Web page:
Ø In Tamil Nadu as well, the government had on 11 May 2020 released certain guidelines for resuming manufacturing activities after the lockdown. These include trying not to achieve high production targets in the first week, inspecting all equipment per the safety protocols, ensuring 24-hour sanitization of the factory premises, isolating and sanitizing finished goods, ensuring delivery of goods in shifts, providing face protection shields along with masks and PPEs, creating physical barriers to ensure physical distance within the work floor and dining facilities, etc. While these guidelines were also issued under the previous government orders, employers in the manufacturing sector should consider implementing the same as a measure of good practice.
The COVID-19 outbreak has unleashed a new normal that would witness a new style of working. Based on our discussions with various employers, we understand that the following are some of the developing industry practices (short-term and long-term) that they are considering:
Ø identifying the personnel as ‘essential’, ‘intermittently required’ and ‘non-essential’ and devising the manner in which their services would be availed for the next few months;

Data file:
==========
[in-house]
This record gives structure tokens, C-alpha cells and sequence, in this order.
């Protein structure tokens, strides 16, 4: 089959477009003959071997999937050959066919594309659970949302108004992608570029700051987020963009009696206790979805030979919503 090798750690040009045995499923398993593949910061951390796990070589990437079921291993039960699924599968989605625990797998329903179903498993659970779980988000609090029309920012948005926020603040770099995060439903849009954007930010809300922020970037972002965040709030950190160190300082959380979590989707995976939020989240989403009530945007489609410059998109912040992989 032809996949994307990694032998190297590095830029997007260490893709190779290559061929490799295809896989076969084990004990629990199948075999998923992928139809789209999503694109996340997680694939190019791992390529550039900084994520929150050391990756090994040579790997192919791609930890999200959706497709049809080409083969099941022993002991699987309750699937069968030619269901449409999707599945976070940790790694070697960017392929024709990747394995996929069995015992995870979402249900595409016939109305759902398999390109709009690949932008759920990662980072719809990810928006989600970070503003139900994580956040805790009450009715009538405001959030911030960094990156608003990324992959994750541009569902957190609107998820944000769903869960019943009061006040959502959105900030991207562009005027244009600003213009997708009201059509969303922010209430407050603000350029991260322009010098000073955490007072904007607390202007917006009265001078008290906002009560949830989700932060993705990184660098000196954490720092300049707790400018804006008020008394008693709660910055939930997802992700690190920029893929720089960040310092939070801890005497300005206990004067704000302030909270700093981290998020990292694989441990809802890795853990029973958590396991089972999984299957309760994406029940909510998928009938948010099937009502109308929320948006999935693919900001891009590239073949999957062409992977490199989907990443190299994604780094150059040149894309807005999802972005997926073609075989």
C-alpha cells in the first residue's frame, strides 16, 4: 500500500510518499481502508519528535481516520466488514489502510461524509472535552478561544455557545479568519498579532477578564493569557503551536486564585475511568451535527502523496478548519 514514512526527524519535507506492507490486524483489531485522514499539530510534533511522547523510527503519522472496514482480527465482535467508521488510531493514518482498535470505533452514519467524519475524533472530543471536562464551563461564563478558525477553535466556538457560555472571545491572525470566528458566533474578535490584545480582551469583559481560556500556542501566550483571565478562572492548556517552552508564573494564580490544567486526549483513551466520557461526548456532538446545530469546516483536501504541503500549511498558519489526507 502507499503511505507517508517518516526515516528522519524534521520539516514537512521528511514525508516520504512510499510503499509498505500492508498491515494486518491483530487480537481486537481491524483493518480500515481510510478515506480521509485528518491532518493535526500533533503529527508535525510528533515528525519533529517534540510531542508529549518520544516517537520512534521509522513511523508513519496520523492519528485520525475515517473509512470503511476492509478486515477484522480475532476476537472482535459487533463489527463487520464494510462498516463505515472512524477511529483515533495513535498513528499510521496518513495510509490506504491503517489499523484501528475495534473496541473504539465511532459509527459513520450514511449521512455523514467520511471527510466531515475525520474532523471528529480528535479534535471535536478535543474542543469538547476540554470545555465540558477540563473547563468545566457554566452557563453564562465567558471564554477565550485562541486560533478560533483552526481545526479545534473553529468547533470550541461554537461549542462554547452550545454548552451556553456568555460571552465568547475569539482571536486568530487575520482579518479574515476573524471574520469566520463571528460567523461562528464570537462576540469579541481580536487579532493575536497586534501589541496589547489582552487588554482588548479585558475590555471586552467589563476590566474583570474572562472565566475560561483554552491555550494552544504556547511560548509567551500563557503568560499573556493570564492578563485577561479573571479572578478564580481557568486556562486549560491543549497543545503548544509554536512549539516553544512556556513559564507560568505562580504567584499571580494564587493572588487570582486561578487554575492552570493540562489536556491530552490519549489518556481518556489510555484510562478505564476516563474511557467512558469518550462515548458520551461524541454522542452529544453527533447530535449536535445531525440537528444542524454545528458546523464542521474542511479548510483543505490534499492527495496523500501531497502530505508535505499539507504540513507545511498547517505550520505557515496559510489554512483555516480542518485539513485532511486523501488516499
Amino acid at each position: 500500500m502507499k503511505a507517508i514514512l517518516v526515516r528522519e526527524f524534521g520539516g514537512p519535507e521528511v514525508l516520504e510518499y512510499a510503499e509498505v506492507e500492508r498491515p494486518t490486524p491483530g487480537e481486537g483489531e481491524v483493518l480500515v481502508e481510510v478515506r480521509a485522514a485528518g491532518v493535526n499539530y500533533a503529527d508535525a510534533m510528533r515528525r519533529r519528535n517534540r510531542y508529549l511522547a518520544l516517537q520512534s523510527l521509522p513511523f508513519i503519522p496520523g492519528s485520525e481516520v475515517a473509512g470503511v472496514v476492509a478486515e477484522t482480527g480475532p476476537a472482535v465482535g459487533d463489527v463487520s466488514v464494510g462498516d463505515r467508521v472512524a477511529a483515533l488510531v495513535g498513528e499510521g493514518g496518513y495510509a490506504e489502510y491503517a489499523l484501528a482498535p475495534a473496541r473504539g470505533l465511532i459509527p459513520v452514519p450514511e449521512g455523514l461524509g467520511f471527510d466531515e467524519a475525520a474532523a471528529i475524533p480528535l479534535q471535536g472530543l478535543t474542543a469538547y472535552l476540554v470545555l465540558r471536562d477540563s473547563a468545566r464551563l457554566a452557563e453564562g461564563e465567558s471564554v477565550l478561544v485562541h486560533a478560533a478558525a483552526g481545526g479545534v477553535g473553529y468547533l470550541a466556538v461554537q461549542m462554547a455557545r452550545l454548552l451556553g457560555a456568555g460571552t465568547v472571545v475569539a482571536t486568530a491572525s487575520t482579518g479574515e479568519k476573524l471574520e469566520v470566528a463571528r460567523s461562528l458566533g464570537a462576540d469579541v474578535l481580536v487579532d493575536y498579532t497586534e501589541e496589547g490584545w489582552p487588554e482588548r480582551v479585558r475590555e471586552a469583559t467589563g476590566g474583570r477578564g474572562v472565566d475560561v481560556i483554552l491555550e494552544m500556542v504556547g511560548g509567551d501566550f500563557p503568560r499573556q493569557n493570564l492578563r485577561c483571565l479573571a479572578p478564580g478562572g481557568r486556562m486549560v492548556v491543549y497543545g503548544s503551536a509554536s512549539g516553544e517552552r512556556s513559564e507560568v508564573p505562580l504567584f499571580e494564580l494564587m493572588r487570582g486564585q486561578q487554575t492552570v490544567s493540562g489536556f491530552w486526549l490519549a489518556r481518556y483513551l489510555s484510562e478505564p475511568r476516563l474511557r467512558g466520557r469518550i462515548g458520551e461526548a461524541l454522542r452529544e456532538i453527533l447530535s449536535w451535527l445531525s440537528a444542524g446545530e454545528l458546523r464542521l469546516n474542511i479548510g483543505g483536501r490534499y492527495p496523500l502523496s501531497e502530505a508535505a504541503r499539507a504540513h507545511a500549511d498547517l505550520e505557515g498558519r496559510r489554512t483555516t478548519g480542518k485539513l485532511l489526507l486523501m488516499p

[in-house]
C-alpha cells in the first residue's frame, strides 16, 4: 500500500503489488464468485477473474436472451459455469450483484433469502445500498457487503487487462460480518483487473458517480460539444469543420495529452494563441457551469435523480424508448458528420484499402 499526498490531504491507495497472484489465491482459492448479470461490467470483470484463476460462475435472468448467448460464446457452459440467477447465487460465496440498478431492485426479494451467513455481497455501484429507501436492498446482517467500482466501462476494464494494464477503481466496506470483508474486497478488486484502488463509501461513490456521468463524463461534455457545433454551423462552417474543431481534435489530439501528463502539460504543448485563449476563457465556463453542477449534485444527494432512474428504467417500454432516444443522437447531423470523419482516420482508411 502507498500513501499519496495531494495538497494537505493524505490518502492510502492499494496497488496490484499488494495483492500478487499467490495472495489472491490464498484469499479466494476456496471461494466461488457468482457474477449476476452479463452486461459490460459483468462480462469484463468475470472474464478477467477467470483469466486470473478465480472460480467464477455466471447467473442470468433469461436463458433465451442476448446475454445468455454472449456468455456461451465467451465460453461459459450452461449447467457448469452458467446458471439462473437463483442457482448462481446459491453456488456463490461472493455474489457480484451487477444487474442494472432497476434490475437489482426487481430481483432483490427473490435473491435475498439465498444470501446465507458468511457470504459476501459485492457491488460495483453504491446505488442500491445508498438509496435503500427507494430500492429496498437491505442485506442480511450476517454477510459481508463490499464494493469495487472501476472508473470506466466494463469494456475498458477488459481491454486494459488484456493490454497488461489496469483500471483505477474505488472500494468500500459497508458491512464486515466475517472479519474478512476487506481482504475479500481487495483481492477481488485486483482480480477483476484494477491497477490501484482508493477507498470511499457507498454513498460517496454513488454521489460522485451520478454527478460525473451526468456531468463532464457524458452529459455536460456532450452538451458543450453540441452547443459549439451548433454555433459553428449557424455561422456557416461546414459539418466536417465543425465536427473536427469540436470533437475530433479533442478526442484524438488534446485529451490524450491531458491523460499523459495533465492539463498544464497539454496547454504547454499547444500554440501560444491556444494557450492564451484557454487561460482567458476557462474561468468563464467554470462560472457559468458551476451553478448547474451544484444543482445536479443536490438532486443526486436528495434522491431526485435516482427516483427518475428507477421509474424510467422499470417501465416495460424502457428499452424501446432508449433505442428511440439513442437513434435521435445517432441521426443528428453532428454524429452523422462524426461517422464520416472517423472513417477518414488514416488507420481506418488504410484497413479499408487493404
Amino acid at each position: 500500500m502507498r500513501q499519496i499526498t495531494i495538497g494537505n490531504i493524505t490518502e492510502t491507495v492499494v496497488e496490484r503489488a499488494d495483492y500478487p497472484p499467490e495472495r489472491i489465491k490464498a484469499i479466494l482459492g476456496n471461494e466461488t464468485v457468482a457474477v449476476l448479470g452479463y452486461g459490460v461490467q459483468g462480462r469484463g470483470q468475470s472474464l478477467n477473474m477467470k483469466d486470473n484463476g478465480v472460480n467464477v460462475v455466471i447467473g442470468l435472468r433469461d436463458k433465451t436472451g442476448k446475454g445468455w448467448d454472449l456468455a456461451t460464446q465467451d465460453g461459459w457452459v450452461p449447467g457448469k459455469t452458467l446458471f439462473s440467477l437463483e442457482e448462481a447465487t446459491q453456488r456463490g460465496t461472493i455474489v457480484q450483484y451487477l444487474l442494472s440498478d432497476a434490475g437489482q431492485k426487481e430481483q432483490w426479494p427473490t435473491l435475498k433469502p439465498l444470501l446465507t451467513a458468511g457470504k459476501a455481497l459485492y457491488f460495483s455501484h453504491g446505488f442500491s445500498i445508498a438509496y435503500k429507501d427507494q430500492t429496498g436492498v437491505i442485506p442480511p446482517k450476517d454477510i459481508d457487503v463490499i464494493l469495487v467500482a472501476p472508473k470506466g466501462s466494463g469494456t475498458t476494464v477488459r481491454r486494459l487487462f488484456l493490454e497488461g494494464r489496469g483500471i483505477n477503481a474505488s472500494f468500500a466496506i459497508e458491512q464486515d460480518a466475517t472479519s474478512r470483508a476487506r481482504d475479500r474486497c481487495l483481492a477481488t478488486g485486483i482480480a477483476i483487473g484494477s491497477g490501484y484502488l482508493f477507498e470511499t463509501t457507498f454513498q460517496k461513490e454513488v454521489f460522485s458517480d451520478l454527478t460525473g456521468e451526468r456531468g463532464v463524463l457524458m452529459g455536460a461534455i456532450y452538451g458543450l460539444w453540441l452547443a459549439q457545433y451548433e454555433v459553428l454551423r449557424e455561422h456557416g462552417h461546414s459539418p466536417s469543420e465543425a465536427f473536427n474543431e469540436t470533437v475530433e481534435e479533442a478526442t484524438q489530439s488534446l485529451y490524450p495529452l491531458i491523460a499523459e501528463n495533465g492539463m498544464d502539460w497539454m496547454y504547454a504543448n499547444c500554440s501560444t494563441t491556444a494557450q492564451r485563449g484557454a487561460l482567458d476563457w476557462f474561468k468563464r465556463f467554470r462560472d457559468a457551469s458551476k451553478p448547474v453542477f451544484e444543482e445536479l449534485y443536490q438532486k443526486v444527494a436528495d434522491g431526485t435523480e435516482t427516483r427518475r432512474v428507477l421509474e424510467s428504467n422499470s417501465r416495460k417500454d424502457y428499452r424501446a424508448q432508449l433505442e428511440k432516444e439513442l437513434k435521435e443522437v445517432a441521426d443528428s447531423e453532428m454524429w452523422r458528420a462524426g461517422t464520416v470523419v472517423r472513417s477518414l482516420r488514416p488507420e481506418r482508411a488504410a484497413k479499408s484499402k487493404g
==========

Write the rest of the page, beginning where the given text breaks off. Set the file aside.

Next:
Ø designating certain personnel to handle grievances / apprehensions of personnel;
Ø developing an SoS system wherein any potential / confirmed case may be immediately reported and isolated;
Ø undertaking human resource initiatives such as health bulletins / newsletters (to share important health related information) for employees;
Ø developing a more systematic use of technology to conduct large meetings in order to practice social distancing;
Ø avoiding a biometric system of recording attendance;
Ø revision of leave policy to accommodate any leaves that may have to be taken by an employee tested positive;
Ø avoiding catering services for staff for a few months and encouraging the staff to bring their own food;
Ø regularly disinfecting any transport vehicle used for conveyance;
Ø communicating with manpower service providers engaged by the establishment to ensure that similar preventive measures are adopted by them while deploying their workforce at the principal employer’s premises;